The editor of Ami Magazine acknowledged today that the front page of this week’s issue depicting the White House draped in Nazi flags with Nazi storm troopers marching in front “may have been a poor choice.”

“The swastika is the present day symbol of Nazism and we did it to make a journalistic statement about the spread of neo-Nazism,” explained Rabbi Yitzchak Frankfurter, the magazine’s publisher and editor-in-chief. “The White House was used as a symbol of the U.S. and not to suggest anything about the present administration or its occupants.”

The magazine, which is not affiliated with any organization, is published each Wednesday in New York and Israel. It is aimed at the cross spectrum of Orthodox Jews ranging from the modern Orthodox to the heredi or fervently Orthodox.

Although this week’s cover generated some complaints “I would not call it a storm,” Rabbi Frankfurter said.

“We’ve had storms in the past about editorial positions we took or articles we ran,” he said. “We had people ask us this week about our choice [of cover illustration], but I wouldn’t say there was an uproar. … Some people said they felt it was a poor choice, and in retrospect we think it may have been.”

Rabbi Avi Shafran, director of public affairs for Agudath Israel of America and a regular contributor to the magazine, said in an email that he was “taken aback” by the cover.

“The intent, of course, was not in any way referring to [President Barack] Obama but to a nightmare future scenario of American neo-Nazis taking over,” he wrote. “Still and all, the image itself was offensive. I told the editors so, and they agree it was a bad judgment.”

Rabbi Frankfurter said this was a particularly “sensitive” time to have run the illustration so soon after the recent street demonstration in Jerusalem by 1,500 fervently Orthodox Jews, some of whom wore yellow Stars of David on their jackets with the word “Jude” in the center. And some children in the protest wore striped black-and-white uniforms associated with Nazi concentration camps. One child raised his hands in surrender, mimicking the iconic photo of a Jewish boy in the Warsaw ghetto. They were protesting what they said was a nationwide campaign against their belief in the strict separation of the sexes.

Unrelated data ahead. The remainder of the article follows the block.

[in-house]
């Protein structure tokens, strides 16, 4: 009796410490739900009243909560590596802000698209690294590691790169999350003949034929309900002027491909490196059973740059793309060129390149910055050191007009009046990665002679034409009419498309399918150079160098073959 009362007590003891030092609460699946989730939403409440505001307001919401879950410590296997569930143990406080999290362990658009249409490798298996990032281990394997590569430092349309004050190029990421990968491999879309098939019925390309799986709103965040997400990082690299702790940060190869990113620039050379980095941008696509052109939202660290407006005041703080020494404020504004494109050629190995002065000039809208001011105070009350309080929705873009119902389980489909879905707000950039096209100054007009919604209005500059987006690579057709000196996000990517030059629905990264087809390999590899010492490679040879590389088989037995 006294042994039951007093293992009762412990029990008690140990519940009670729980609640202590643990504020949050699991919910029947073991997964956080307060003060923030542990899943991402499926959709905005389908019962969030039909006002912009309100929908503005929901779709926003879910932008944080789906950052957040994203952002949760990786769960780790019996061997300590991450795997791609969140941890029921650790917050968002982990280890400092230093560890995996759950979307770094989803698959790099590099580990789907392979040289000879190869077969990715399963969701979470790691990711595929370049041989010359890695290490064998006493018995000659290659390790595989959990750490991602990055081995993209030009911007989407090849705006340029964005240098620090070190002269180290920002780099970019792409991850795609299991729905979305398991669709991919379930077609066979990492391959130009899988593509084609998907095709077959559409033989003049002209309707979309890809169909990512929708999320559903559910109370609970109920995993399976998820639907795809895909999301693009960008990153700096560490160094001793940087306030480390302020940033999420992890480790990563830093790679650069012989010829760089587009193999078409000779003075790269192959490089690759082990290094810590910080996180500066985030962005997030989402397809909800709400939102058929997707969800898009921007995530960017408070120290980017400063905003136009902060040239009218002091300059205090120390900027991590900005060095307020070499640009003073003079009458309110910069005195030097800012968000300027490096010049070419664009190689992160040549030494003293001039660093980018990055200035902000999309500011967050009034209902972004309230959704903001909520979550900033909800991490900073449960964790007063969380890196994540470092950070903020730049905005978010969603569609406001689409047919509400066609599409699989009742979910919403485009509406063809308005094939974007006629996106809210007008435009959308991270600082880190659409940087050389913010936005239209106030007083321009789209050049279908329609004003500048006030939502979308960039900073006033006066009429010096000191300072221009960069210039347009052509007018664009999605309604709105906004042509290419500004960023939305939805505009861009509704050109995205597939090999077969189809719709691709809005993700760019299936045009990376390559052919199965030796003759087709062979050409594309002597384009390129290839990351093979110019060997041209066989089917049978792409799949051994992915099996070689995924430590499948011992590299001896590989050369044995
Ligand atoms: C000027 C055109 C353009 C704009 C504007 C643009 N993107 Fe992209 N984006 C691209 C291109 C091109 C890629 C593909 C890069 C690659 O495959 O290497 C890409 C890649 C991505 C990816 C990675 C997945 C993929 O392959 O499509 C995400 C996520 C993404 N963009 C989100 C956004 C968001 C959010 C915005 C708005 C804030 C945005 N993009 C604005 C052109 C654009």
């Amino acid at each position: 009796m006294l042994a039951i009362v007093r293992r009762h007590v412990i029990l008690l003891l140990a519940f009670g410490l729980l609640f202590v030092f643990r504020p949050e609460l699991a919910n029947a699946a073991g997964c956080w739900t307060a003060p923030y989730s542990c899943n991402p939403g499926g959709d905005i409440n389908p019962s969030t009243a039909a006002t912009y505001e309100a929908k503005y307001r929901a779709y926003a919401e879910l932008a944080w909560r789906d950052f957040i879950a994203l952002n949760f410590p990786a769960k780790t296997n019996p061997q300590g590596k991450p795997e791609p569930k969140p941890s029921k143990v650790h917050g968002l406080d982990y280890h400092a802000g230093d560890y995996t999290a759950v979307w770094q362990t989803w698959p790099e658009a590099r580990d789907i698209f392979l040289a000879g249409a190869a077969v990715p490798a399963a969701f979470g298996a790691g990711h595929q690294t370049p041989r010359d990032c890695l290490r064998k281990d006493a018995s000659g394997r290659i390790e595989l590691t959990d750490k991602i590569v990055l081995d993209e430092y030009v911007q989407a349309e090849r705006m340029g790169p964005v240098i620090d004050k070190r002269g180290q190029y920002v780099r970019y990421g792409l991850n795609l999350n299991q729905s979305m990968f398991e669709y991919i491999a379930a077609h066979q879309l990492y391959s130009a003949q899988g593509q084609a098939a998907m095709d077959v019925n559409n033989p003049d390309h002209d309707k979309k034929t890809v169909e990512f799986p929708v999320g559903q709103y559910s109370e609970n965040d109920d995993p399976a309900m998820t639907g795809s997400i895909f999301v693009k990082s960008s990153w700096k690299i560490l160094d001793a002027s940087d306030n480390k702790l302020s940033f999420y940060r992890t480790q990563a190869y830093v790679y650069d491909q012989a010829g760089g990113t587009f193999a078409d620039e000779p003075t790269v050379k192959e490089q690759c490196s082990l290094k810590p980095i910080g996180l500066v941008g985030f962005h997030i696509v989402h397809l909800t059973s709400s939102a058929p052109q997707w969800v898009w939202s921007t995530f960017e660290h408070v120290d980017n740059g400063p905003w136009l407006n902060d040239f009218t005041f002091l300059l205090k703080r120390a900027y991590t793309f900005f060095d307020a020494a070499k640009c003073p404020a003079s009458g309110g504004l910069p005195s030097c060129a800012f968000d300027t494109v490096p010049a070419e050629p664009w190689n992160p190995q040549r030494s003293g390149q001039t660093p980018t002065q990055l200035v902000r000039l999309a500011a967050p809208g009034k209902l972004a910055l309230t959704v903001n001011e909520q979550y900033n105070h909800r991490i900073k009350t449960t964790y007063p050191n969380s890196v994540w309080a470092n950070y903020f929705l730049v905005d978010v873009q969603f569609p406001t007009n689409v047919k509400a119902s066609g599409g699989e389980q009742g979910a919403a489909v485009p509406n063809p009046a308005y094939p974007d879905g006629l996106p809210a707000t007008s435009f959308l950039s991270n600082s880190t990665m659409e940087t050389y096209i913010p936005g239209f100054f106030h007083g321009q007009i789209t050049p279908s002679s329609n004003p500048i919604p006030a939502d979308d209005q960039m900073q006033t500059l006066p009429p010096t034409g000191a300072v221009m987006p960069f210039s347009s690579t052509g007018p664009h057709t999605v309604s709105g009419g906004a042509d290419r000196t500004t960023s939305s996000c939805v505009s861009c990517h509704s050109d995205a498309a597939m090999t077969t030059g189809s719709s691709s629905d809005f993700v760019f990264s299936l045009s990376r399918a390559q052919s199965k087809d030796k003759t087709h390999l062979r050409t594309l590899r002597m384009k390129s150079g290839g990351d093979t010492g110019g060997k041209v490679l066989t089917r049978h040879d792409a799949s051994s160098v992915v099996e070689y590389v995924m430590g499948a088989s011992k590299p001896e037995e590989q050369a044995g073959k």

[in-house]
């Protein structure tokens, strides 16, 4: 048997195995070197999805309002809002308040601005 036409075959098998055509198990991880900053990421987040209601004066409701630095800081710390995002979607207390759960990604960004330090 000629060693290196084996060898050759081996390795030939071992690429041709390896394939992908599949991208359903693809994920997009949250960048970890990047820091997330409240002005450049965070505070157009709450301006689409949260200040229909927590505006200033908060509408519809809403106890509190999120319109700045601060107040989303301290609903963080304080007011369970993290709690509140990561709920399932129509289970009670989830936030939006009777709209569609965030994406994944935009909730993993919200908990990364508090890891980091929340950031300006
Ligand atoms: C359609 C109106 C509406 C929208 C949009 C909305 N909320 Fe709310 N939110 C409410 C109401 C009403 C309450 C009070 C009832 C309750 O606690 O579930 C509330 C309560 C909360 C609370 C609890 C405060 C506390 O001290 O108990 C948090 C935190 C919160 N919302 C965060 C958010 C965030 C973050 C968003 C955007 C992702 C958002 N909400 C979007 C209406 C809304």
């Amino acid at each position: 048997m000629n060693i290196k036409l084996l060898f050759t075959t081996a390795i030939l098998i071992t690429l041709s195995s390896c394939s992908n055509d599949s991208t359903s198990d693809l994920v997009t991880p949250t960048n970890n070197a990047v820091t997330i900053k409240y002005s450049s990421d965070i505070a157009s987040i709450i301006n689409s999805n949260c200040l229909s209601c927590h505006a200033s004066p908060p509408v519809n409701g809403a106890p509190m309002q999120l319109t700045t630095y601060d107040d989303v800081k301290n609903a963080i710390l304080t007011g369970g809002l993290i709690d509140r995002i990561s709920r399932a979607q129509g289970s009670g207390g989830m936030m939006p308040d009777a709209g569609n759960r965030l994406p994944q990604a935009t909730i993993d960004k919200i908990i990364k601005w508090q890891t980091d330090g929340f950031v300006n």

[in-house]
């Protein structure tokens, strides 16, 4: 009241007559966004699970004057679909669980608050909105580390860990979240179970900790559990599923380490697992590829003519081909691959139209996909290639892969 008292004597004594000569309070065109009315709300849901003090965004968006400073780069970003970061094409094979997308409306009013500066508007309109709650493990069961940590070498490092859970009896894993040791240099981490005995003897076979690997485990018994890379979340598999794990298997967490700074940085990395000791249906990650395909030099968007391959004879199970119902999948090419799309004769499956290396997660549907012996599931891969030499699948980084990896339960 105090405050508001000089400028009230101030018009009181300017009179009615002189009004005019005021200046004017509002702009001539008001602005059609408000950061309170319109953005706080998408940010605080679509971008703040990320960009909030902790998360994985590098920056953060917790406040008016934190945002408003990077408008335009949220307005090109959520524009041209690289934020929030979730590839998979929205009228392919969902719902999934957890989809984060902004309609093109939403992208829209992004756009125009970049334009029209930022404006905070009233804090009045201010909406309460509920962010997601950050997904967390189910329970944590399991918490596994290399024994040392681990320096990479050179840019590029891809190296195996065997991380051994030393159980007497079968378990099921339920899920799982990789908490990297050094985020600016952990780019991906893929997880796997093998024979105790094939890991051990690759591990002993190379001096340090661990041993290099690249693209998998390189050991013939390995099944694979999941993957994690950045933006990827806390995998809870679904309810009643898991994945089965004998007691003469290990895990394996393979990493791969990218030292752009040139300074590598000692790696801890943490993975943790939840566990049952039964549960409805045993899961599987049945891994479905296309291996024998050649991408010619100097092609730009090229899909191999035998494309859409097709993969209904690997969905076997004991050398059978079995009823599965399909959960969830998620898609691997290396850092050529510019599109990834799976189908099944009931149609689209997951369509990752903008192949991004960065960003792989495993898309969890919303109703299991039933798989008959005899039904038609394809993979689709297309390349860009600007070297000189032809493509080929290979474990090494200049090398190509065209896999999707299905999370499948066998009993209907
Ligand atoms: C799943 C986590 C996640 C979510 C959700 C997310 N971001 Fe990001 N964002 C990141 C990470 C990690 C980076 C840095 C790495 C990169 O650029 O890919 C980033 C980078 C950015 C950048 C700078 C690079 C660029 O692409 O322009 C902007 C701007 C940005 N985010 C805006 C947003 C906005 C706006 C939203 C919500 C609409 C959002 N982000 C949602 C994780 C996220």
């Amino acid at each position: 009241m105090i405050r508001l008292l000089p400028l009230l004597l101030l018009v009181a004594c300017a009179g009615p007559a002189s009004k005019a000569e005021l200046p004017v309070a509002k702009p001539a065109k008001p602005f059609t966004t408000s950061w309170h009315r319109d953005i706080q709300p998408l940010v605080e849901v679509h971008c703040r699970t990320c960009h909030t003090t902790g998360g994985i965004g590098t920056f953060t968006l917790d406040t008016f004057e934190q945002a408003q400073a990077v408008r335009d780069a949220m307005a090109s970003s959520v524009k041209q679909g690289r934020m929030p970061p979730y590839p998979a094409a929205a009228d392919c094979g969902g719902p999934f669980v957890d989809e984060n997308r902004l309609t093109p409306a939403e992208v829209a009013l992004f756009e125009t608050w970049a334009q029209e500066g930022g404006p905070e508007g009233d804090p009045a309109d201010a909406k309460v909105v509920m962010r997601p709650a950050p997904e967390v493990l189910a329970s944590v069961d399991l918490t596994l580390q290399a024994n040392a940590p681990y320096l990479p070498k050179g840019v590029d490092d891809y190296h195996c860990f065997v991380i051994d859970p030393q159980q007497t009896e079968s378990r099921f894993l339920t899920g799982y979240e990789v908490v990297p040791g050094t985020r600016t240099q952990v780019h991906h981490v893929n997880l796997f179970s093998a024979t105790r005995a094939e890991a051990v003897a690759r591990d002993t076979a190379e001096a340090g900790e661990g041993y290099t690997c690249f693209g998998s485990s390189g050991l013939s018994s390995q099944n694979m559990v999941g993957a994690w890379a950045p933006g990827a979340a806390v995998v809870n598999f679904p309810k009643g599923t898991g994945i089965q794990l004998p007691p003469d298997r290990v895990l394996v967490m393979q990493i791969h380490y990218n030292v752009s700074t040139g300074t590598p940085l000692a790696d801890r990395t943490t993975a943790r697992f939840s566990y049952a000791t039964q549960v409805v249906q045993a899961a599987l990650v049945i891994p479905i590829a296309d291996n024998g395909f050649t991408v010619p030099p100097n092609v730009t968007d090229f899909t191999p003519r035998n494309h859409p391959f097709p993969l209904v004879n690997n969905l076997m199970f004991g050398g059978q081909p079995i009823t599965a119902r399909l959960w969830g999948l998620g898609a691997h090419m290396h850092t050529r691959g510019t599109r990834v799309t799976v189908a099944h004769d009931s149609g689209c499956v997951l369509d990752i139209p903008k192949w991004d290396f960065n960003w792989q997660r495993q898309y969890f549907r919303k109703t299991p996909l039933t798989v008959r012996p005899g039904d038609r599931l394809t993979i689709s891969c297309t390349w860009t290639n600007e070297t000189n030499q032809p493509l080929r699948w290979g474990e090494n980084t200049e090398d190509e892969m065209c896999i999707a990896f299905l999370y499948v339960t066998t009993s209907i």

Yad Vashem, the Holocaust memorial in Israel, called the use of Nazi imagery during the protest “disgraceful.”

“Because of the uproar in Israel over the use of the Jewish star, we may have made a poor choice and we regret putting that in this week’s issue,” Rabbi Frankfurter said.

He pointed out that his magazine “condemned” the Nazi imagery used in the street protest in “very strong” terms.

“We unequivocally condemned the abuse of the Holocaust memories. Now people may make the equation that we are doing the same thing. But if you look at any neo-Nazi Website, you will see that the swastika is their symbol – it is still being used and people are associating it with neo-Nazism.”

Asked if the magazine is going to say anything in next week’s issue about the cover illustration, Rabbi Frankfurter replied: “We may apologize. We don’t want people to think this was an abuse of the Holocaust memory. If anyone would think that, we want to correct that mistake and apologize to people who were offended.”

Rabbi Shafran said he does not see “any comparison between using concentration camp garb to accuse parts of Israel society of anti-heredi animus (real as that animus, unfortunately, is) and seeking to illustrate an article about the growth of actual neo-Nazis in America with the photo at issue.”

In the article, author John Loftus wrote that anti-Semitism has been increasing in the U.S. for the last 30 years and “by leaps and bounds around the world.” He said he has detected an “all too-common tendency of government and social organizations to sweep anti-Semitic or terrorist incidents under the rug. The FBI has been frequently accused in the press of deliberately mislabeling attempted terrorist attacks to improve their statistics. My friends inside the Bureau blushingly admit that the accusation has merit.”

“There is a similar inclination in law enforcement to label attacks on Jews and their property as ordinary criminal mischief rather than anti-Semitic incidents,” Loftus wrote. “Spray painting a swastika on a synagogue is only vandalism. You have to carve a swastika onto a Jewish face before the police will concede that the knife attack may possibly have had an anti-Semitic component.”

Abraham Foxman, national director of the Anti-Defamation League, told The Jewish Week that that the problem of anti-Semitism is “serious enough not to have to exaggerate.” He said that although it has increased worldwide, it has declined in the U.S. over the last 30 to 40 years.

“That is not to say that America is immune from anti-Semitism, but certainly the White House or America is not overrun by Nazis and neo-Nazis,” Foxman added. “There may be an increase in anti-Semitism, but comparing America to Germany – it will never reach that situation. Both the drawing and article are an exaggeration.”